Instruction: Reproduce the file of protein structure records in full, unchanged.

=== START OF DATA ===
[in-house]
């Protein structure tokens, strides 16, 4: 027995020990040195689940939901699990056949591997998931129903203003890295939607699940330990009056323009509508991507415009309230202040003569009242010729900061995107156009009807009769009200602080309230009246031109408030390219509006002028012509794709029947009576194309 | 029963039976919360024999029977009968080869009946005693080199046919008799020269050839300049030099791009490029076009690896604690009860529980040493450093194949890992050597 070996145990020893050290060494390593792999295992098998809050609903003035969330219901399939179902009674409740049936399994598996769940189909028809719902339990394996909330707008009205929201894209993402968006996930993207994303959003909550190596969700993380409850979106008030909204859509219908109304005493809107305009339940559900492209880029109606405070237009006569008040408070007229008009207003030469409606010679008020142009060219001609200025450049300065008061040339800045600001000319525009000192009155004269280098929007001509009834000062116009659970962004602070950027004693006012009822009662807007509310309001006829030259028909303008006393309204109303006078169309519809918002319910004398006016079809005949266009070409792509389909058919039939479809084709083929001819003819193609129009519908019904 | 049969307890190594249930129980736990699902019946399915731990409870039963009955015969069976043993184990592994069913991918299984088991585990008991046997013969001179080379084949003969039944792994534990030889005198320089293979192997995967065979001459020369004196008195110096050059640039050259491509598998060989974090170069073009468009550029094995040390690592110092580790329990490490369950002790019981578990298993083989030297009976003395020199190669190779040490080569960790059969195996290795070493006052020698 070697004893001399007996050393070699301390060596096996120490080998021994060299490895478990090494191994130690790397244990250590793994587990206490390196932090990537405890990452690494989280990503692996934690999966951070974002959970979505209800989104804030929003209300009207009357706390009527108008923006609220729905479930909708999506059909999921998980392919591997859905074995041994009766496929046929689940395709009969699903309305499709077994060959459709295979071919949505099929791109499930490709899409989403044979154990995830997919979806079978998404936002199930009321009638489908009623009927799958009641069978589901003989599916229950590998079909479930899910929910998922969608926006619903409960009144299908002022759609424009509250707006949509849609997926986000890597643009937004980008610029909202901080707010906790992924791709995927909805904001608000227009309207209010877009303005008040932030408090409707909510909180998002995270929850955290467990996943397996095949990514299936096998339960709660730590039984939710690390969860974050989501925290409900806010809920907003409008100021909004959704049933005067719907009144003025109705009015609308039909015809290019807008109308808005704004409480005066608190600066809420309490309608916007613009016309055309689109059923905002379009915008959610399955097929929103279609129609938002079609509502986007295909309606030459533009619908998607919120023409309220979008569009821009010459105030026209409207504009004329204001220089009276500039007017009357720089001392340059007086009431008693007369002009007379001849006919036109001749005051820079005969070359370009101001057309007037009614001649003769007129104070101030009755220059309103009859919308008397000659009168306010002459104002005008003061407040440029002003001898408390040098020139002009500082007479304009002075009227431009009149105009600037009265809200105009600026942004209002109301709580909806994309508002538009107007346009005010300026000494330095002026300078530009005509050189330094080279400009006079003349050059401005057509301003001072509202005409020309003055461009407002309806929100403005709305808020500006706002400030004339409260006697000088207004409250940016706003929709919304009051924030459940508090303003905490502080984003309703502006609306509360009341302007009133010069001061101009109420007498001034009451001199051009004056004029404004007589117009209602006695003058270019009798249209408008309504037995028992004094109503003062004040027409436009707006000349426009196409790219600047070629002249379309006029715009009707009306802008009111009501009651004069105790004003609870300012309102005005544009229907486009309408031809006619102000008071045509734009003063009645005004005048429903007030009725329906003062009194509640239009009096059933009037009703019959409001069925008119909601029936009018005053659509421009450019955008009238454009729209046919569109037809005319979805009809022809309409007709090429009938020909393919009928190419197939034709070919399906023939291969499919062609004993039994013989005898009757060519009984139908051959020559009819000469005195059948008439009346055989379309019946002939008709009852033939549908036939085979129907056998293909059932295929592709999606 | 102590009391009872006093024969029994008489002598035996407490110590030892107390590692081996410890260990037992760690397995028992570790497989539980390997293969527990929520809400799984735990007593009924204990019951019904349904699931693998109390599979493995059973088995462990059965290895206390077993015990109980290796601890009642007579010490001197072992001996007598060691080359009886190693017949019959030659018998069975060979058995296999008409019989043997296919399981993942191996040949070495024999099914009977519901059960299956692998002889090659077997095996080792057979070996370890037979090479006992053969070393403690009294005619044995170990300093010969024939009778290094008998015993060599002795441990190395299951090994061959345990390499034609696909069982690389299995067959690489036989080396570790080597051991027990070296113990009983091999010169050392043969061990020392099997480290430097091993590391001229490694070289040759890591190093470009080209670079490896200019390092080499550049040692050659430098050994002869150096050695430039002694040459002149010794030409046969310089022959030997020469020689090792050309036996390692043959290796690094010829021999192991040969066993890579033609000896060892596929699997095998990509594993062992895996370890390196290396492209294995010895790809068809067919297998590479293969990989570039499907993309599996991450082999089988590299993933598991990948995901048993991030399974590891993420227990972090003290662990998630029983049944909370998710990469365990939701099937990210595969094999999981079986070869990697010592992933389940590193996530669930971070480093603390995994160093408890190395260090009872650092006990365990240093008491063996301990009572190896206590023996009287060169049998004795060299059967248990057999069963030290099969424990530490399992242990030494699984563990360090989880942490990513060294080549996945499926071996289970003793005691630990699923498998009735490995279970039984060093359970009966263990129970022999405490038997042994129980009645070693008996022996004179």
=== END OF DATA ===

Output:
[in-house]
């Protein structure tokens, strides 16, 4: 027995020990040195689940939901699990056949591997998931129903203003890295939607699940330990009056323009509508991507415009309230202040003569009242010729900061995107156009009807009769009200602080309230009246031109408030390219509006002028012509794709029947009576194309 | 029963039976919360024999029977009968080869009946005693080199046919008799020269050839300049030099791009490029076009690896604690009860529980040493450093194949890992050597 070996145990020893050290060494390593792999295992098998809050609903003035969330219901399939179902009674409740049936399994598996769940189909028809719902339990394996909330707008009205929201894209993402968006996930993207994303959003909550190596969700993380409850979106008030909204859509219908109304005493809107305009339940559900492209880029109606405070237009006569008040408070007229008009207003030469409606010679008020142009060219001609200025450049300065008061040339800045600001000319525009000192009155004269280098929007001509009834000062116009659970962004602070950027004693006012009822009662807007509310309001006829030259028909303008006393309204109303006078169309519809918002319910004398006016079809005949266009070409792509389909058919039939479809084709083929001819003819193609129009519908019904 | 049969307890190594249930129980736990699902019946399915731990409870039963009955015969069976043993184990592994069913991918299984088991585990008991046997013969001179080379084949003969039944792994534990030889005198320089293979192997995967065979001459020369004196008195110096050059640039050259491509598998060989974090170069073009468009550029094995040390690592110092580790329990490490369950002790019981578990298993083989030297009976003395020199190669190779040490080569960790059969195996290795070493006052020698 070697004893001399007996050393070699301390060596096996120490080998021994060299490895478990090494191994130690790397244990250590793994587990206490390196932090990537405890990452690494989280990503692996934690999966951070974002959970979505209800989104804030929003209300009207009357706390009527108008923006609220729905479930909708999506059909999921998980392919591997859905074995041994009766496929046929689940395709009969699903309305499709077994060959459709295979071919949505099929791109499930490709899409989403044979154990995830997919979806079978998404936002199930009321009638489908009623009927799958009641069978589901003989599916229950590998079909479930899910929910998922969608926006619903409960009144299908002022759609424009509250707006949509849609997926986000890597643009937004980008610029909202901080707010906790992924791709995927909805904001608000227009309207209010877009303005008040932030408090409707909510909180998002995270929850955290467990996943397996095949990514299936096998339960709660730590039984939710690390969860974050989501925290409900806010809920907003409008100021909004959704049933005067719907009144003025109705009015609308039909015809290019807008109308808005704004409480005066608190600066809420309490309608916007613009016309055309689109059923905002379009915008959610399955097929929103279609129609938002079609509502986007295909309606030459533009619908998607919120023409309220979008569009821009010459105030026209409207504009004329204001220089009276500039007017009357720089001392340059007086009431008693007369002009007379001849006919036109001749005051820079005969070359370009101001057309007037009614001649003769007129104070101030009755220059309103009859919308008397000659009168306010002459104002005008003061407040440029002003001898408390040098020139002009500082007479304009002075009227431009009149105009600037009265809200105009600026942004209002109301709580909806994309508002538009107007346009005010300026000494330095002026300078530009005509050189330094080279400009006079003349050059401005057509301003001072509202005409020309003055461009407002309806929100403005709305808020500006706002400030004339409260006697000088207004409250940016706003929709919304009051924030459940508090303003905490502080984003309703502006609306509360009341302007009133010069001061101009109420007498001034009451001199051009004056004029404004007589117009209602006695003058270019009798249209408008309504037995028992004094109503003062004040027409436009707006000349426009196409790219600047070629002249379309006029715009009707009306802008009111009501009651004069105790004003609870300012309102005005544009229907486009309408031809006619102000008071045509734009003063009645005004005048429903007030009725329906003062009194509640239009009096059933009037009703019959409001069925008119909601029936009018005053659509421009450019955008009238454009729209046919569109037809005319979805009809022809309409007709090429009938020909393919009928190419197939034709070919399906023939291969499919062609004993039994013989005898009757060519009984139908051959020559009819000469005195059948008439009346055989379309019946002939008709009852033939549908036939085979129907056998293909059932295929592709999606 | 102590009391009872006093024969029994008489002598035996407490110590030892107390590692081996410890260990037992760690397995028992570790497989539980390997293969527990929520809400799984735990007593009924204990019951019904349904699931693998109390599979493995059973088995462990059965290895206390077993015990109980290796601890009642007579010490001197072992001996007598060691080359009886190693017949019959030659018998069975060979058995296999008409019989043997296919399981993942191996040949070495024999099914009977519901059960299956692998002889090659077997095996080792057979070996370890037979090479006992053969070393403690009294005619044995170990300093010969024939009778290094008998015993060599002795441990190395299951090994061959345990390499034609696909069982690389299995067959690489036989080396570790080597051991027990070296113990009983091999010169050392043969061990020392099997480290430097091993590391001229490694070289040759890591190093470009080209670079490896200019390092080499550049040692050659430098050994002869150096050695430039002694040459002149010794030409046969310089022959030997020469020689090792050309036996390692043959290796690094010829021999192991040969066993890579033609000896060892596929699997095998990509594993062992895996370890390196290396492209294995010895790809068809067919297998590479293969990989570039499907993309599996991450082999089988590299993933598991990948995901048993991030399974590891993420227990972090003290662990998630029983049944909370998710990469365990939701099937990210595969094999999981079986070869990697010592992933389940590193996530669930971070480093603390995994160093408890190395260090009872650092006990365990240093008491063996301990009572190896206590023996009287060169049998004795060299059967248990057999069963030290099969424990530490399992242990030494699984563990360090989880942490990513060294080549996945499926071996289970003793005691630990699923498998009735490995279970039984060093359970009966263990129970022999405490038997042994129980009645070693008996022996004179």